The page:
SBCA Supports Calls for Increased Lumber Production

Originally published by the following source: SBC MagazineAugust 18, 2020
by Jess Lohse

   

Over the last several months, the light-frame wood construction industry has witnessed unprecedented increases in softwood lumber costs in all markets amongst all grade and species combinations. Lumber markets pundits will point to the COVID-19 pandemic as the root cause to the rapid rise in pricing. This is due to the fact that early this spring, North American lumber mills slashed production fearing a significant decline in single-family home construction due to the pandemic based on a presumed quell in demand.

However, the exact opposite occurred. As Americans were “quarantined” to their homes as a mitigation strategy to slow the spread and flatten the curve, homeowners took to their local building material dealers and home centers to work on home improvement projects. Stuck in their homes, capable DIYers started building decks and other projects spiking demand for treated and dimension lumber. Home sales also remained robust as interest rates approached historically low levels and many quickly realized that their current living conditions were not conducive to work from home and quarantine situations.

Random lengths graph

As a result, lumber was under produced the first few months of 2020 while demand increased sharply, causing a run on markets unseen in recent memory. Reduced supply and increased demand results in higher prices in any commodity market. Lumber mills are claiming to produce as much lumber as they can, given a reduction in capacity from mill shutdowns due to low prices in 2019, but are not likely to catch up to current demand until seasonal conditions or fundamentals curb demand. To add to the complexity, many mills have faced COVID-19 infections that caused a reduction in their work forces further dampening production.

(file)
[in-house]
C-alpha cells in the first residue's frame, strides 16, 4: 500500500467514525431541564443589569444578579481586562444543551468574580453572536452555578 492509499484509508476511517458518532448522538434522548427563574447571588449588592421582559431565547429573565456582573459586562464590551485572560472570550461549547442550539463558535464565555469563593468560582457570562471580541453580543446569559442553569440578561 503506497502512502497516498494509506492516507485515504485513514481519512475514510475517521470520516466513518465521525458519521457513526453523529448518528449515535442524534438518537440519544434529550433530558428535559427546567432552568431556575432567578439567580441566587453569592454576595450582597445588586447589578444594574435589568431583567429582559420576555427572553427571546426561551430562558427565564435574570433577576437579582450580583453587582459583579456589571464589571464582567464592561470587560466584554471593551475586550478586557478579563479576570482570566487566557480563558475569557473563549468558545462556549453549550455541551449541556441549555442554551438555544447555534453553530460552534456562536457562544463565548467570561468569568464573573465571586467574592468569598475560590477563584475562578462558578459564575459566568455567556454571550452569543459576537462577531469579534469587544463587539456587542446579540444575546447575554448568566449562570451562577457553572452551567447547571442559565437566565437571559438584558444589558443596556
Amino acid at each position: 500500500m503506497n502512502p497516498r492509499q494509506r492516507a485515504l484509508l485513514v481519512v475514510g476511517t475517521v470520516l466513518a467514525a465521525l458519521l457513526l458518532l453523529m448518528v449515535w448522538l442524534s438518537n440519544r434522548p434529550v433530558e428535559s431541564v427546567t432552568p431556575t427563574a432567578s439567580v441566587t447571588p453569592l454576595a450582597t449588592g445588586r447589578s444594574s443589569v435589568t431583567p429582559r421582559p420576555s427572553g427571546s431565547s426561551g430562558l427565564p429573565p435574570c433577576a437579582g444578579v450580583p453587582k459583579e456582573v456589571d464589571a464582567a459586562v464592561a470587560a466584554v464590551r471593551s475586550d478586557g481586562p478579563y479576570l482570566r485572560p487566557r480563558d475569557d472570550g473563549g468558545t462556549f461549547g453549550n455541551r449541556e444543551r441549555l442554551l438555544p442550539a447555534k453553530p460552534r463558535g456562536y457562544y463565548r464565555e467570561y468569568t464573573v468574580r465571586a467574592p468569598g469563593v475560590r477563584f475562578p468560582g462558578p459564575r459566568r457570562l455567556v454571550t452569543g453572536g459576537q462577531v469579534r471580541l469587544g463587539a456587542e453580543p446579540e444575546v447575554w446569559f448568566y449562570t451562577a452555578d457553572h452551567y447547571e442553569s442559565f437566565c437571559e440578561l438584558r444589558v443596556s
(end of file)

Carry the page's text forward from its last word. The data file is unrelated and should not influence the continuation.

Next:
Construction worker framing a building

The effects of historically high softwood lumber prices are felt throughout the construction supply chain. NAHB recently sent a letter to the White House urging domestic lumber producers to ramp up production to ease growing shortages and to encourage work with Canada on a new softwood lumber agreement. Housing, and component manufacturing as a key supplier to home construction, has been a bright spot for the U.S. economy during the COVID-19 pandemic. SBCA supports NAHB’s efforts to encourage the White House and broader U.S. Government to take action to ease pricing and increase access to softwood lumber.

Lumber pricing at these levels, as a key input and primary variable expense to component manufacturers (CMs), puts immense pressure on working capital, credit lines, and inbound material logistics. Additionally, simple availability of lumber is an issue. Without ample supply of lumber, CMs will be forced to turn away work, jeopardizing the near- and long-term viability of their businesses. These problems are heightened for smaller CMs who have less access to capital and are forced to increase inventory turns to compete in their markets now that their working capital can only purchase half or a third as much inventory as it could a few months ago.

SBCA encourages all North American lumber mills to do whatever they can to increase production in hopes of easing lumber costs, expanding access, and bringing stability to lumber markets. Without some type of relief, CMs stand to lose market share amongst themselves and potentially to alternative products that don’t utilize wood fiber further jeopardizing the viability of softwood lumber in light frame construction.